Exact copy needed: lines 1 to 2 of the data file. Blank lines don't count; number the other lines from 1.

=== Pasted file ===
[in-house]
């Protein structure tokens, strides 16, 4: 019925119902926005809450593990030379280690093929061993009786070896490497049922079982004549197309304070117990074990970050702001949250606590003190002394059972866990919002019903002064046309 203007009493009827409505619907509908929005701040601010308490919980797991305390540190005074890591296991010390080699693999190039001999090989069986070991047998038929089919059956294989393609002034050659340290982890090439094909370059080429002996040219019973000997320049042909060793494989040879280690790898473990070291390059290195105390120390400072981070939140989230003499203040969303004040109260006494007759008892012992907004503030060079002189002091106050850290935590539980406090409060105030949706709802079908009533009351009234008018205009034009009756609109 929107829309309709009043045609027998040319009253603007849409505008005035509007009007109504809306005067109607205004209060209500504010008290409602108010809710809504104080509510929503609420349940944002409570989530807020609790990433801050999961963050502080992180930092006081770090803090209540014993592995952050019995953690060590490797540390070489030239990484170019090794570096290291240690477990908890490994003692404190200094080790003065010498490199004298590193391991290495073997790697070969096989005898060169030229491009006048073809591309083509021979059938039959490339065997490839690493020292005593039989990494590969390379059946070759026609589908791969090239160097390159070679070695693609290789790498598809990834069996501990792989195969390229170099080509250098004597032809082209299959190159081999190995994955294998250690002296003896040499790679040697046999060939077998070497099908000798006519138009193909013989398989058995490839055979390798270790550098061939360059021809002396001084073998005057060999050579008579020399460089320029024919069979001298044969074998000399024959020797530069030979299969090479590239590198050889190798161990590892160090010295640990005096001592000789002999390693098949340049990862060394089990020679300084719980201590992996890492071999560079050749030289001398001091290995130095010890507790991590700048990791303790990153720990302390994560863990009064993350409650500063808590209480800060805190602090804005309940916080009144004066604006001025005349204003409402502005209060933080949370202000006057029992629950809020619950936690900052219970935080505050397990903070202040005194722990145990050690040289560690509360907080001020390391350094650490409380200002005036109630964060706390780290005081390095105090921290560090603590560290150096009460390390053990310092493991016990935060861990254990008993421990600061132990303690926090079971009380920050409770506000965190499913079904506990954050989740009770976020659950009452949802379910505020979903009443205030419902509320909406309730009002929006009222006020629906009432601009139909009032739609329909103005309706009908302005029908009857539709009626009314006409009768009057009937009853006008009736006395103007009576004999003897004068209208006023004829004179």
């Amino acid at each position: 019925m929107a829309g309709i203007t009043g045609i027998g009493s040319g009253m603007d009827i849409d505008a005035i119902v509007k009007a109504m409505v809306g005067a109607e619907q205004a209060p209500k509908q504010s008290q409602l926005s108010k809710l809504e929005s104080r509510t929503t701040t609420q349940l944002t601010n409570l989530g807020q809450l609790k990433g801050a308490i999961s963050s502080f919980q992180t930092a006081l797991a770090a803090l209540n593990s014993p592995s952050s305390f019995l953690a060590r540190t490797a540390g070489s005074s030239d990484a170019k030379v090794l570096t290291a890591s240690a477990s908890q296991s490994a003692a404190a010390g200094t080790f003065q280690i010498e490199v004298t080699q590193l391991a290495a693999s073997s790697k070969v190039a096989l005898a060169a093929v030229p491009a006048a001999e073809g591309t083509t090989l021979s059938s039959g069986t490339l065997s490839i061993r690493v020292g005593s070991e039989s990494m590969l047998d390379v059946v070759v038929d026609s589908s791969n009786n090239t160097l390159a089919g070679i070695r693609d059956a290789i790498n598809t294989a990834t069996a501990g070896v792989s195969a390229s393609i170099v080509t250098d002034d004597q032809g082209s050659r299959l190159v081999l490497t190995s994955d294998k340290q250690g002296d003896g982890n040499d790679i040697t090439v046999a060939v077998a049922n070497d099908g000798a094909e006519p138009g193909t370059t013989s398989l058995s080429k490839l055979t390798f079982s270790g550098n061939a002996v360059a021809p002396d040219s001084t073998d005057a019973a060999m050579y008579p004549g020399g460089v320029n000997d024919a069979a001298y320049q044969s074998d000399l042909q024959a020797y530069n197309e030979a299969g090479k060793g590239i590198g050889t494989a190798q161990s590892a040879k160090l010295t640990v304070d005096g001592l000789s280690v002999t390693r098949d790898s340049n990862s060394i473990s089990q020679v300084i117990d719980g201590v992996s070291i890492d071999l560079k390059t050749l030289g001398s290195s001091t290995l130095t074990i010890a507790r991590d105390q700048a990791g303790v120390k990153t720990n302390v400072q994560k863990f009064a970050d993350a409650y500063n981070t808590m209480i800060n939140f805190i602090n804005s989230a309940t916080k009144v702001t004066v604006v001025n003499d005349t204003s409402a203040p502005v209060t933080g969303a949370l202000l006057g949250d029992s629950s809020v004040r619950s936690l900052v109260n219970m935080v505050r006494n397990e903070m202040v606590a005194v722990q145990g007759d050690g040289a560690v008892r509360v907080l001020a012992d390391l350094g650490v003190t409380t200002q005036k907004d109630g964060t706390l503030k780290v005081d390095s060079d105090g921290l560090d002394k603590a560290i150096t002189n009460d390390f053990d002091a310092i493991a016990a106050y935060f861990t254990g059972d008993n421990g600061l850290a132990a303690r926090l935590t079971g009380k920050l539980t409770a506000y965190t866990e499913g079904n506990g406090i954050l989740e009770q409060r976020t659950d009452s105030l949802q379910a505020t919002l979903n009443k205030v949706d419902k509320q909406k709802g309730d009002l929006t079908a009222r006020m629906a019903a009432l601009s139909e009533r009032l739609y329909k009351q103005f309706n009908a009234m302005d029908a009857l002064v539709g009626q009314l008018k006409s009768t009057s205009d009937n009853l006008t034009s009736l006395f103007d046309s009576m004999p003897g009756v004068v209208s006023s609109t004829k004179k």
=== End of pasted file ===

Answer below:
[in-house]
């Protein structure tokens, strides 16, 4: 019925119902926005809450593990030379280690093929061993009786070896490497049922079982004549197309304070117990074990970050702001949250606590003190002394059972866990919002019903002064046309 203007009493009827409505619907509908929005701040601010308490919980797991305390540190005074890591296991010390080699693999190039001999090989069986070991047998038929089919059956294989393609002034050659340290982890090439094909370059080429002996040219019973000997320049042909060793494989040879280690790898473990070291390059290195105390120390400072981070939140989230003499203040969303004040109260006494007759008892012992907004503030060079002189002091106050850290935590539980406090409060105030949706709802079908009533009351009234008018205009034009009756609109 929107829309309709009043045609027998040319009253603007849409505008005035509007009007109504809306005067109607205004209060209500504010008290409602108010809710809504104080509510929503609420349940944002409570989530807020609790990433801050999961963050502080992180930092006081770090803090209540014993592995952050019995953690060590490797540390070489030239990484170019090794570096290291240690477990908890490994003692404190200094080790003065010498490199004298590193391991290495073997790697070969096989005898060169030229491009006048073809591309083509021979059938039959490339065997490839690493020292005593039989990494590969390379059946070759026609589908791969090239160097390159070679070695693609290789790498598809990834069996501990792989195969390229170099080509250098004597032809082209299959190159081999190995994955294998250690002296003896040499790679040697046999060939077998070497099908000798006519138009193909013989398989058995490839055979390798270790550098061939360059021809002396001084073998005057060999050579008579020399460089320029024919069979001298044969074998000399024959020797530069030979299969090479590239590198050889190798161990590892160090010295640990005096001592000789002999390693098949340049990862060394089990020679300084719980201590992996890492071999560079050749030289001398001091290995130095010890507790991590700048990791303790990153720990302390994560863990009064993350409650500063808590209480800060805190602090804005309940916080009144004066604006001025005349204003409402502005209060933080949370202000006057029992629950809020619950936690900052219970935080505050397990903070202040005194722990145990050690040289560690509360907080001020390391350094650490409380200002005036109630964060706390780290005081390095105090921290560090603590560290150096009460390390053990310092493991016990935060861990254990008993421990600061132990303690926090079971009380920050409770506000965190499913079904506990954050989740009770976020659950009452949802379910505020979903009443205030419902509320909406309730009002929006009222006020629906009432601009139909009032739609329909103005309706009908302005029908009857539709009626009314006409009768009057009937009853006008009736006395103007009576004999003897004068209208006023004829004179």